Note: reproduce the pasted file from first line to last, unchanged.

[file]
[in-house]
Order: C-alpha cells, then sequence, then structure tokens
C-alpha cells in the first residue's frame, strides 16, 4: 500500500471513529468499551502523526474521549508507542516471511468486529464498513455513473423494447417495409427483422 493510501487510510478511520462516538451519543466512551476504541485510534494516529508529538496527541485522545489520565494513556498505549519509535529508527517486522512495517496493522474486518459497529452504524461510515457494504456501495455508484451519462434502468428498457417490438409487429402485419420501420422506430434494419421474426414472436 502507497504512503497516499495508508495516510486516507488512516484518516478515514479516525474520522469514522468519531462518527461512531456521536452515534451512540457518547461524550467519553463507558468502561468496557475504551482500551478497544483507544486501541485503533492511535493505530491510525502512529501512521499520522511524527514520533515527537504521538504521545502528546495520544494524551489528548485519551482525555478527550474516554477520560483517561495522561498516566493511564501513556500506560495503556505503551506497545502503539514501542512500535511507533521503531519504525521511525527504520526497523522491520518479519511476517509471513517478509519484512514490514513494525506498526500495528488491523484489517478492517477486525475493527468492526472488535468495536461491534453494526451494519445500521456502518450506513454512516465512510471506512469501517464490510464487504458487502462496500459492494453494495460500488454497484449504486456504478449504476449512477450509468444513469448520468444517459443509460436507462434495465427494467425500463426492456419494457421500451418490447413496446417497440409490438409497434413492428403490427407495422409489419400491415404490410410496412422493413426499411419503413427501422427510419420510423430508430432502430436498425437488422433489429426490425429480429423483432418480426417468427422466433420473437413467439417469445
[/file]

[in-house]
Order: C-alpha cells, then sequence, then structure tokens
C-alpha cells in the first residue's frame, strides 16, 4: 500500500471513529468499551502523526474521549508507542516471511468486529464498513455513473423494447417495409427483422 493510501487510510478511520462516538451519543466512551476504541485510534494516529508529538496527541485522545489520565494513556498505549519509535529508527517486522512495517496493522474486518459497529452504524461510515457494504456501495455508484451519462434502468428498457417490438409487429402485419420501420422506430434494419421474426414472436 502507497504512503497516499495508508495516510486516507488512516484518516478515514479516525474520522469514522468519531462518527461512531456521536452515534451512540457518547461524550467519553463507558468502561468496557475504551482500551478497544483507544486501541485503533492511535493505530491510525502512529501512521499520522511524527514520533515527537504521538504521545502528546495520544494524551489528548485519551482525555478527550474516554477520560483517561495522561498516566493511564501513556500506560495503556505503551506497545502503539514501542512500535511507533521503531519504525521511525527504520526497523522491520518479519511476517509471513517478509519484512514490514513494525506498526500495528488491523484489517478492517477486525475493527468492526472488535468495536461491534453494526451494519445500521456502518450506513454512516465512510471506512469501517464490510464487504458487502462496500459492494453494495460500488454497484449504486456504478449504476449512477450509468444513469448520468444517459443509460436507462434495465427494467425500463426492456419494457421500451418490447413496446417497440409490438409497434413492428403490427407495422409489419400491415404490410410496412422493413426499411419503413427501422427510419420510423430508430432502430436498425437488422433489429426490425429480429423483432418480426417468427422466433420473437413467439417469445